4. I totally get it about Lord of the Rings. I love that series, personally, but I struggle getting into other classics people say are “incredible” – like Pride and Prejudice. XD

    Loved seeing this post! 🙂

    Liked by 1 person

  5. Thank you for popping by my blog Davida; nice to meet you & your blog 😊
    Sounds like we read similar genres.
    I’ve tried to read catch 22 three times, because I have a couple of good friends who, like you, love it to pieces. So I keep trying…. maybe I should try the new tv series to help me get to the end?


    1. Well… while I loved the TV series, I’m not sure it will get you into the book. If you’ve tried and failed, then maybe it just isn’t one for you. It is a very unique book. What you might call a Vegemite book – either you love it or you hate it (or does that just work with Marmite?)!

      Liked by 1 person

  6. Hi, Davida,
    Thanks for sharing your post. I’m new to your blog, so I’m glad to meet you.
    I have a copy of Things Fall Apart, and I was considering adding it to my TBR for next year.
    Also, I had a very difficult time getting through the first book of the LOTR, and I tried the second, but gave up. So I gave them to my son. He loves them, but like you, I cannot get into them. I did like the Hobbit very much, but that was it.
    Ruth @ Great Book Study

    Liked by 1 person

  7. I was assigned to read Things Fall Apart in college (usually assigned means “you can’t make me”), and I actually read it (probably because it’s short).

    I need to try Catch-22, I don’t think it falls in my “type” of reading, so I haven’t really made a serious effort.

    I feel like I read about a lot of people despising Catcher in the Rye, makes me curious.

    I don’t think classics (or any books) have to age well or be relatable, I think reading such books expands the minds and gives an understanding of historical context.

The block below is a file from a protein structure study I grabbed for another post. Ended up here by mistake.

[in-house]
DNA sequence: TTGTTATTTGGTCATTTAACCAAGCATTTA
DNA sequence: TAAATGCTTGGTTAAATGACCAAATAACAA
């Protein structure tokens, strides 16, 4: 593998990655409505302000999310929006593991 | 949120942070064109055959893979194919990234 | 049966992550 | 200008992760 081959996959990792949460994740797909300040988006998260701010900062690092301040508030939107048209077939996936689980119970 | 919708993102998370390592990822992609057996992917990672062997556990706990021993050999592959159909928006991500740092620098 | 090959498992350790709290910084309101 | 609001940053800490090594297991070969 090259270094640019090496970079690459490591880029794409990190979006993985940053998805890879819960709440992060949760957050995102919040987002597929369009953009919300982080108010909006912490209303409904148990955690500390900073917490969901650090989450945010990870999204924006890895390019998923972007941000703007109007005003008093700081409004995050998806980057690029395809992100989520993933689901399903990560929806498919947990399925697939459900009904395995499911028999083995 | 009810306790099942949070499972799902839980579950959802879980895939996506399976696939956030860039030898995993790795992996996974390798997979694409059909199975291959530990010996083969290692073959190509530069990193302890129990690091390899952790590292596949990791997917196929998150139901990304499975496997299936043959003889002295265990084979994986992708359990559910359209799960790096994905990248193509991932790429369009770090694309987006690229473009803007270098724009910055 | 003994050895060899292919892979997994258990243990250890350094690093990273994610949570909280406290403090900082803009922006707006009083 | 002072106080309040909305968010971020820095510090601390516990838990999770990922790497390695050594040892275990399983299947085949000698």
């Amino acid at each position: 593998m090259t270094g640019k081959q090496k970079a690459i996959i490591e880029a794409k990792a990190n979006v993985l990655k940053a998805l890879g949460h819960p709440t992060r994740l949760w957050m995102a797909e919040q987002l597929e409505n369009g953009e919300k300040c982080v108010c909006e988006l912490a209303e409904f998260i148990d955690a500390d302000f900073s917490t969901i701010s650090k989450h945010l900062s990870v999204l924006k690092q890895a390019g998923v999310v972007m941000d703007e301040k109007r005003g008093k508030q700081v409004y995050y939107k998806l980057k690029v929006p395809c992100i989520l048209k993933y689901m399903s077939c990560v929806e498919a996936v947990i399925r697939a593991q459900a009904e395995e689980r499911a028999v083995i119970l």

I was home-schooled, so we didn’t necessarily follow “required” reading lists, but Classical Education is a strong influence (and school of thought) in the home-school world, so we were exposed to classics. I think perhaps providing a list of classics for kids to choose from might make them more interested in reading them. Assigned reading can tend to cause rebellion (at least in me) even when I wanted to read the book.

    Liked by 1 person

    1. As you probably know, I’m very much into historical fiction. This is probably because my High School had a special program of combined studies where English and History were combined, and we studied history through literature and literature written during different periods of history. It was a fantastic program, and I’m sure influenced many of my classmates to be life-long readers!


  8. Very insightful responses. Good to know about Lady Chatterly’s Lover; I have it on my TBR, but I am also a bit prudish, so I’m not quite so wary of it now.

    Liked by 1 person

  9. My primary school headmaster was obsessed with Tolkien, and used to read bits of The Hobbit out to the class – not really the ideal book for little kids! I’ve never been able to get into any of Tolkien’s books: I know a lot of people love them, but they’re not for me.

    Liked by 1 person

      1. Well… I’m not sure that’s such a good idea, to tell the truth. The books are fun, yes, and kids love them, but… I’m not sure they have enough evergreen elements to make them classics. I could be wrong.

        Liked by 1 person